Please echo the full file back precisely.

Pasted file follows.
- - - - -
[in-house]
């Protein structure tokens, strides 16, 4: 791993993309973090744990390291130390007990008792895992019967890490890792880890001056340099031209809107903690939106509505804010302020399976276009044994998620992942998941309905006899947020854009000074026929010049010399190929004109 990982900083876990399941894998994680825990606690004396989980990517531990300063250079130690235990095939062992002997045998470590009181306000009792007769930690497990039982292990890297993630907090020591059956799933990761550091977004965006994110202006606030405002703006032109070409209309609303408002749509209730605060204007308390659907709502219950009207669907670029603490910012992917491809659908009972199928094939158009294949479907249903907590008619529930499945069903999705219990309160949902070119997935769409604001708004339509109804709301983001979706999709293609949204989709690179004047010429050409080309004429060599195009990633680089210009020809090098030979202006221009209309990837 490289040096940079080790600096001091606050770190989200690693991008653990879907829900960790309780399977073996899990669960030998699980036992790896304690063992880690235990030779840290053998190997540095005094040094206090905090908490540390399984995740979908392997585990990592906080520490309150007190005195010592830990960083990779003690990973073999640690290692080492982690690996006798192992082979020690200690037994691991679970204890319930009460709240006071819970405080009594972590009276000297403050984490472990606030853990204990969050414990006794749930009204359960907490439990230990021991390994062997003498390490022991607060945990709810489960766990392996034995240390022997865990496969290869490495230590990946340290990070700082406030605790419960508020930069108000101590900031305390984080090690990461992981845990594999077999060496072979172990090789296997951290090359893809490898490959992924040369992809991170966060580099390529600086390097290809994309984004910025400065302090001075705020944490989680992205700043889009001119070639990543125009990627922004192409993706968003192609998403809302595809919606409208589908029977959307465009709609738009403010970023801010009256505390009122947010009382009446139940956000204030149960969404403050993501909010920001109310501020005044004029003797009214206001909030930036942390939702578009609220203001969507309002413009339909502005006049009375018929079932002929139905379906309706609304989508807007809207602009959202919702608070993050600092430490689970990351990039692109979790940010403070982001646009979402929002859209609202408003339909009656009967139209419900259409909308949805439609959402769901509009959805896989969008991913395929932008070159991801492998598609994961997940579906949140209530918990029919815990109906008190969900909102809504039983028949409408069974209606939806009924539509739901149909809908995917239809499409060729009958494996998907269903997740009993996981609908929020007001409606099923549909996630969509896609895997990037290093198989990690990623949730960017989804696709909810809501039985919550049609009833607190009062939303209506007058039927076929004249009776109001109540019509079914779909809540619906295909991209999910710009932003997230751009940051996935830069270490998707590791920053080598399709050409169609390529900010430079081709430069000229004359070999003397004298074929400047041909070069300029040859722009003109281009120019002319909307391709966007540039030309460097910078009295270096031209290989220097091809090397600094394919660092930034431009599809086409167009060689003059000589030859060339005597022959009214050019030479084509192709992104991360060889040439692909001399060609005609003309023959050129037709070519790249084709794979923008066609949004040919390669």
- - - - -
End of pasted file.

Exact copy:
[in-house]
């Protein structure tokens, strides 16, 4: 791993993309973090744990390291130390007990008792895992019967890490890792880890001056340099031209809107903690939106509505804010302020399976276009044994998620992942998941309905006899947020854009000074026929010049010399190929004109 990982900083876990399941894998994680825990606690004396989980990517531990300063250079130690235990095939062992002997045998470590009181306000009792007769930690497990039982292990890297993630907090020591059956799933990761550091977004965006994110202006606030405002703006032109070409209309609303408002749509209730605060204007308390659907709502219950009207669907670029603490910012992917491809659908009972199928094939158009294949479907249903907590008619529930499945069903999705219990309160949902070119997935769409604001708004339509109804709301983001979706999709293609949204989709690179004047010429050409080309004429060599195009990633680089210009020809090098030979202006221009209309990837 490289040096940079080790600096001091606050770190989200690693991008653990879907829900960790309780399977073996899990669960030998699980036992790896304690063992880690235990030779840290053998190997540095005094040094206090905090908490540390399984995740979908392997585990990592906080520490309150007190005195010592830990960083990779003690990973073999640690290692080492982690690996006798192992082979020690200690037994691991679970204890319930009460709240006071819970405080009594972590009276000297403050984490472990606030853990204990969050414990006794749930009204359960907490439990230990021991390994062997003498390490022991607060945990709810489960766990392996034995240390022997865990496969290869490495230590990946340290990070700082406030605790419960508020930069108000101590900031305390984080090690990461992981845990594999077999060496072979172990090789296997951290090359893809490898490959992924040369992809991170966060580099390529600086390097290809994309984004910025400065302090001075705020944490989680992205700043889009001119070639990543125009990627922004192409993706968003192609998403809302595809919606409208589908029977959307465009709609738009403010970023801010009256505390009122947010009382009446139940956000204030149960969404403050993501909010920001109310501020005044004029003797009214206001909030930036942390939702578009609220203001969507309002413009339909502005006049009375018929079932002929139905379906309706609304989508807007809207602009959202919702608070993050600092430490689970990351990039692109979790940010403070982001646009979402929002859209609202408003339909009656009967139209419900259409909308949805439609959402769901509009959805896989969008991913395929932008070159991801492998598609994961997940579906949140209530918990029919815990109906008190969900909102809504039983028949409408069974209606939806009924539509739901149909809908995917239809499409060729009958494996998907269903997740009993996981609908929020007001409606099923549909996630969509896609895997990037290093198989990690990623949730960017989804696709909810809501039985919550049609009833607190009062939303209506007058039927076929004249009776109001109540019509079914779909809540619906295909991209999910710009932003997230751009940051996935830069270490998707590791920053080598399709050409169609390529900010430079081709430069000229004359070999003397004298074929400047041909070069300029040859722009003109281009120019002319909307391709966007540039030309460097910078009295270096031209290989220097091809090397600094394919660092930034431009599809086409167009060689003059000589030859060339005597022959009214050019030479084509192709992104991360060889040439692909001399060609005609003309023959050129037709070519790249084709794979923008066609949004040919390669």